This is sustainable only because elections are so close. Politicians learn big lessons from big losses or big wins, so neither of our parties has learned much in a long time, and neither can quite grasp that it just isn’t very popular and could easily lose the next election.
This dynamic has many causes — from the advent of party primaries to the evolution of the media and much in between. Polarization doesn’t have to mean deadlock, but a long-term pattern of growing negative polarization, in which each party sees the other as the country’s biggest problem, creates incentives for the parties to seek narrower but ideologically purer wins rather than build broader if less ideologically coherent coalitions.
Yet the pattern isn’t inevitable, and it’s crucial to see that the very closeness of elections blinds politicians to potential ways of breaking out of it. As the political scientist Frances Lee has shown, the minority party in Congress now always thinks it’s one election away from power and so sees no reason to change its appeal or to bargain to address the country’s longer-term needs. Younger politicians who have known only this period assume there is no other way — that short-termism is unavoidable and governing means frantically expending rather than patiently amassing political capital.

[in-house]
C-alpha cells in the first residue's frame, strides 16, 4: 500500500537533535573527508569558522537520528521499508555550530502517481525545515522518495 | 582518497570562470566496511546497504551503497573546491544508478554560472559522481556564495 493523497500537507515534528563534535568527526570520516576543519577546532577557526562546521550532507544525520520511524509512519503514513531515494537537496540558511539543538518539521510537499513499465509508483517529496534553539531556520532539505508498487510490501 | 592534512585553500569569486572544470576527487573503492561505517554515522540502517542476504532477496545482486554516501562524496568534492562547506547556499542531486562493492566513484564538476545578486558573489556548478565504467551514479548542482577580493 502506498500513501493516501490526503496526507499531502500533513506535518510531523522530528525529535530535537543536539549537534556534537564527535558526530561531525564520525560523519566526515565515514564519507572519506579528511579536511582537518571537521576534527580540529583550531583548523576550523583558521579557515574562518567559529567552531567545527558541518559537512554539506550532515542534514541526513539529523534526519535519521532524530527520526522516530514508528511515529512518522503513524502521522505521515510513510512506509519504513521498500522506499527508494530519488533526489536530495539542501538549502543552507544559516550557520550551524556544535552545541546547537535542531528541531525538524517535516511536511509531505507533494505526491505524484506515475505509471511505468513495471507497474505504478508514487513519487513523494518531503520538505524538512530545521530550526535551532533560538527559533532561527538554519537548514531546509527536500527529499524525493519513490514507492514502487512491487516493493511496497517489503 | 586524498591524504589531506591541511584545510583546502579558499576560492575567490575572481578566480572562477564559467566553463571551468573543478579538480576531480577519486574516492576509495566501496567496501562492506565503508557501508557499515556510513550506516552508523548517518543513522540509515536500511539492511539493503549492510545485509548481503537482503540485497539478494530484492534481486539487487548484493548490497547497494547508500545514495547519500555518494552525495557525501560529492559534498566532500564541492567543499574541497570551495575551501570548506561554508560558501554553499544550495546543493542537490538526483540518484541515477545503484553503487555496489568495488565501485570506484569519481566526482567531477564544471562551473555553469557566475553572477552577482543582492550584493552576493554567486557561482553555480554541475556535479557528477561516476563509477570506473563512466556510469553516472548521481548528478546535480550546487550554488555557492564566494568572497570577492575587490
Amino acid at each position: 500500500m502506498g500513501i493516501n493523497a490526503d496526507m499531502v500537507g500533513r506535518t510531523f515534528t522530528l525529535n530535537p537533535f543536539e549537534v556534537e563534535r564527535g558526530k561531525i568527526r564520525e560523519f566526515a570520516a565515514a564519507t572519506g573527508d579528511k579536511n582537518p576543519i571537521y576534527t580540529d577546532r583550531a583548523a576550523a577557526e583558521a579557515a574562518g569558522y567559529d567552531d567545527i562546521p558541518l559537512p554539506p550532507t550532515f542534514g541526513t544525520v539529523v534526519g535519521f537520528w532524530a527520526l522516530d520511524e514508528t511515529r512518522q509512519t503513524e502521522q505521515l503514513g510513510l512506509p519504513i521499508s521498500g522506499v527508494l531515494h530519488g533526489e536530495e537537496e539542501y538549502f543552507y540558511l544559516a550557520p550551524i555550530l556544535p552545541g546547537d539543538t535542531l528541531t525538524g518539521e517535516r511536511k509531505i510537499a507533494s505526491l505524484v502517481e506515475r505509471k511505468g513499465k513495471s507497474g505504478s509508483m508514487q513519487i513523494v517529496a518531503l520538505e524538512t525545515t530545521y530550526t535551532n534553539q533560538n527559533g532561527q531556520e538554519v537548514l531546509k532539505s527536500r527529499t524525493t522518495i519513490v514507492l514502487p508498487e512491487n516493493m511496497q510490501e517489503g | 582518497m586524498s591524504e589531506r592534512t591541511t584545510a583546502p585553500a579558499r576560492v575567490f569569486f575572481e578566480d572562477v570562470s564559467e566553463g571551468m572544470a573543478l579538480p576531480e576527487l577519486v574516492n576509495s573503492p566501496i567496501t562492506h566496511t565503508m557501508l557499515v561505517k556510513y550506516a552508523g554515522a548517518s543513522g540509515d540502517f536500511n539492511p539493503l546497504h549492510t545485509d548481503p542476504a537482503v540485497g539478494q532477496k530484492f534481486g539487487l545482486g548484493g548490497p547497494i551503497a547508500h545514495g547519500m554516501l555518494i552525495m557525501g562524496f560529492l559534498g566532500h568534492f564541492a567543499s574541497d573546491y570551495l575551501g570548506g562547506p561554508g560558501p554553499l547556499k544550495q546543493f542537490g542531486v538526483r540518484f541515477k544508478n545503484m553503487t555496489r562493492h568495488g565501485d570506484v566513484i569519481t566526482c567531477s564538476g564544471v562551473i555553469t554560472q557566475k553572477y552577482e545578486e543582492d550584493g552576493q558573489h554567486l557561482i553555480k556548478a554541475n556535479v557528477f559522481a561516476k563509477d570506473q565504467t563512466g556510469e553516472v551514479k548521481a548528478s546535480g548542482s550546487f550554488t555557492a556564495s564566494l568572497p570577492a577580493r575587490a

This also intensifies party cohesion. As the political scientist Daniel DiSalvo has argued, internal factions let parties evolve toward new voters and vice versa, but our era has seen fewer and weaker factions. Narrow elections invite strict unity, so the parties now hunt heretics rather than seek converts. Witness, for instance, the Arizona Republican and Democratic Parties censuring Gov. Doug Ducey and Senator Kyrsten Sinema for undermining party unity. Both parties act as if they have too many voters, rather than too few.
Breaking this pattern would have to start by acknowledging a truism: Bigger majorities are possible if politicians seek broader support. That sounds obvious, yet it has eluded our leaders for a generation because it requires seeing beyond our age of deadlock.
That doesn’t mean reaching for the center in a shallow ideological sense, let alone hoping swing voters catch up with the priorities of party activists. It requires not so much offering different answers to the questions that have long shaped our political divisions but taking up some new questions better rooted in the public’s contemporary concerns — about new sources of financial insecurity and high living costs, threats to parenthood and childhood, dangers of concentrated corporate power, sources of cultural dislocation, perils of internet governance and other challenges that scramble familiar partisan dogmas. Such questions can be answered in right-leaning or left-leaning ways, but they first need to be asked.
Some Republicans have long pointed to the need to move beyond the terms of Reaganism, and some even hoped that Donald Trump’s ascent might enable such a move. But Mr. Trump’s vile cult of personality only reinforced the trench-warfare dynamics. He mostly offered a model of how to squander opportunity: He won independents by six percentage points in 2016 and then lost them by 13 in 2020. That Republicans are even contemplating nominating him again shows they are not attuned to the need to break out of the age of deadlock.
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